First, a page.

Employee health insurance in Maryland has been fairly affordable for most small business owners. That’s why this has allowed employers to provide the best health care coverage to make their workforce contented and happy. However, according to a report from the Baltimore Sun online, insurance providers are now proposing an increase:
Major health insurer CareFirst BlueCross BlueShield has asked the state to let it increase its rates in the individual marketplace by as much as 30 percent on average next year...
"The rates posted today are proposed, not approved," said Maryland Insurance Commissioner Therese M. Goldsmith in a statement.
When the state does make a final decision, likely in late summer, it won't affect most Marylanders. At stake are the rates for people who aren't covered by larger employers — those who buy coverage individually and those getting it through a small employer. That includes coverage purchased via Maryland's health insurance exchange.
Even though it’s just a proposal, small businesses should plan ahead and come up with a solution that would sustain employee benefits without sacrificing your business’ revenue. The best way to do this is by cutting down on some unnecessary office expenses, or better yet, you can utilize a virtual office space in Maryland that will significantly decrease your operational expenditures without affecting office productivity.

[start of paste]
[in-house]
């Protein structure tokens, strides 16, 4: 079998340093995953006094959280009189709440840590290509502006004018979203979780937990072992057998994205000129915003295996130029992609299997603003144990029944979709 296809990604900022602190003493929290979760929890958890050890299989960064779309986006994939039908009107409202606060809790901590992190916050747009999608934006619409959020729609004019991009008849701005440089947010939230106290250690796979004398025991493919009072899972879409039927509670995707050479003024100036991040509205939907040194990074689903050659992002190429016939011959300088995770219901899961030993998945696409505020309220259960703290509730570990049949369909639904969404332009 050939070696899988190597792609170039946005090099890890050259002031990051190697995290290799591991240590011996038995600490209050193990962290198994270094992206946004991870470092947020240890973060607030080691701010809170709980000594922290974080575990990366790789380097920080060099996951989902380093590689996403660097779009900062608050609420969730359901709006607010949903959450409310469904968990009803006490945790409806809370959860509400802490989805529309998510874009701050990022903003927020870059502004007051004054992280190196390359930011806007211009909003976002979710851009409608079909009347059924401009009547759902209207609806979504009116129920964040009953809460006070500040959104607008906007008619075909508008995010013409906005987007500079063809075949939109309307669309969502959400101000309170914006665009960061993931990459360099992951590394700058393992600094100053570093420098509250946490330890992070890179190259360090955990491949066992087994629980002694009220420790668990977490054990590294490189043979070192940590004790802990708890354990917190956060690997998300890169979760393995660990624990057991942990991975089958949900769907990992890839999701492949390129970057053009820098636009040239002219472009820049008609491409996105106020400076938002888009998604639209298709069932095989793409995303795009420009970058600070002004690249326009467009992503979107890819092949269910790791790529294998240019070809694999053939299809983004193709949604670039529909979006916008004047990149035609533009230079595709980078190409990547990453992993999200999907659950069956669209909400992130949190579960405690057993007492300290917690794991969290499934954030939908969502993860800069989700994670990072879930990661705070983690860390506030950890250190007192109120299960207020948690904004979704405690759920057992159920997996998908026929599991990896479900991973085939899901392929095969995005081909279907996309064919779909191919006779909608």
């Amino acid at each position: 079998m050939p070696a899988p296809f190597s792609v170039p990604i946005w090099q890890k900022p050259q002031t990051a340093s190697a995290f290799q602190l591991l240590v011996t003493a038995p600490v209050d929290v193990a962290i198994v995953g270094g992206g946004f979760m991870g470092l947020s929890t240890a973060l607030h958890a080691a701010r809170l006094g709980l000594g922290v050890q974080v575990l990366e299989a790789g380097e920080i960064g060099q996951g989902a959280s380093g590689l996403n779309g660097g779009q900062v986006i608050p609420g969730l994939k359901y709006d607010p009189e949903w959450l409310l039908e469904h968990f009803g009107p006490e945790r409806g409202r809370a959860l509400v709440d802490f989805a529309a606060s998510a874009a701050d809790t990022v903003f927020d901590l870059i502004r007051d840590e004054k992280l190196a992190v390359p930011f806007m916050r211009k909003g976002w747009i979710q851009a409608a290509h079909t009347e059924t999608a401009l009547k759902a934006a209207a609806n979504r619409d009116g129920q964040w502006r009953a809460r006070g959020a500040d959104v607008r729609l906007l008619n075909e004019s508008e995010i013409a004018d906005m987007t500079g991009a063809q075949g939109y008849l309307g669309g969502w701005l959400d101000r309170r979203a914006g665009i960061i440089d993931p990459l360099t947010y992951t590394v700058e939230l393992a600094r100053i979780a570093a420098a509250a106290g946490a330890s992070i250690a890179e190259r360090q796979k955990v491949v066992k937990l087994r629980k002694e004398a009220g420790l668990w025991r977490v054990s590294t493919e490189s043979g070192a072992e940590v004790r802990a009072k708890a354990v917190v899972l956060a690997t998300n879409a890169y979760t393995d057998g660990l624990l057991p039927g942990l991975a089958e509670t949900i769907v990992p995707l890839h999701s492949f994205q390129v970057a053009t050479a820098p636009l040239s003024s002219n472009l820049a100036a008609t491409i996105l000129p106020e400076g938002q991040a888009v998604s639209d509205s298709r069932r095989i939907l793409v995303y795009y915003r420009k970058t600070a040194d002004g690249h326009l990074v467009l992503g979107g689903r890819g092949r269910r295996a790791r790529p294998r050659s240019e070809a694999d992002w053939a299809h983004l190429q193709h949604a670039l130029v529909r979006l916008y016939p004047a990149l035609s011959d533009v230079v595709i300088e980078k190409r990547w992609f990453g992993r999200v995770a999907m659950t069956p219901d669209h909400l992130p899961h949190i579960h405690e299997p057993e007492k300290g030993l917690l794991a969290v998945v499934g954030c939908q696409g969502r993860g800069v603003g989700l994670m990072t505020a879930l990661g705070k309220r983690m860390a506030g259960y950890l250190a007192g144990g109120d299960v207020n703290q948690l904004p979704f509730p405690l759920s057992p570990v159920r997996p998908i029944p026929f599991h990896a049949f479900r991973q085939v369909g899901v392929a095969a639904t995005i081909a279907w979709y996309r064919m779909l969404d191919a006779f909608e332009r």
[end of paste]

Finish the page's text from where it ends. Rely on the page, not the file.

Running a virtual office means that you don’t have to pay for expensive office spaces, no utility bills, no maintenance costs, and other expenses that usually burdens you when running a traditional office. You stand to save money that you can instead use to provide for other more important needs, like the health insurance of your workers.
If you’re looking to set up your virtual office in Maryland, you can call Metro Offices. Just give us a ring to know more about how you can benefit from a virtual setup and why it is becoming to be a practical choice for most businesses today.
(Article Excerpt from State releases proposed rates for individual-market, small-business health insurance, Baltimore Sun, June 6, 2014)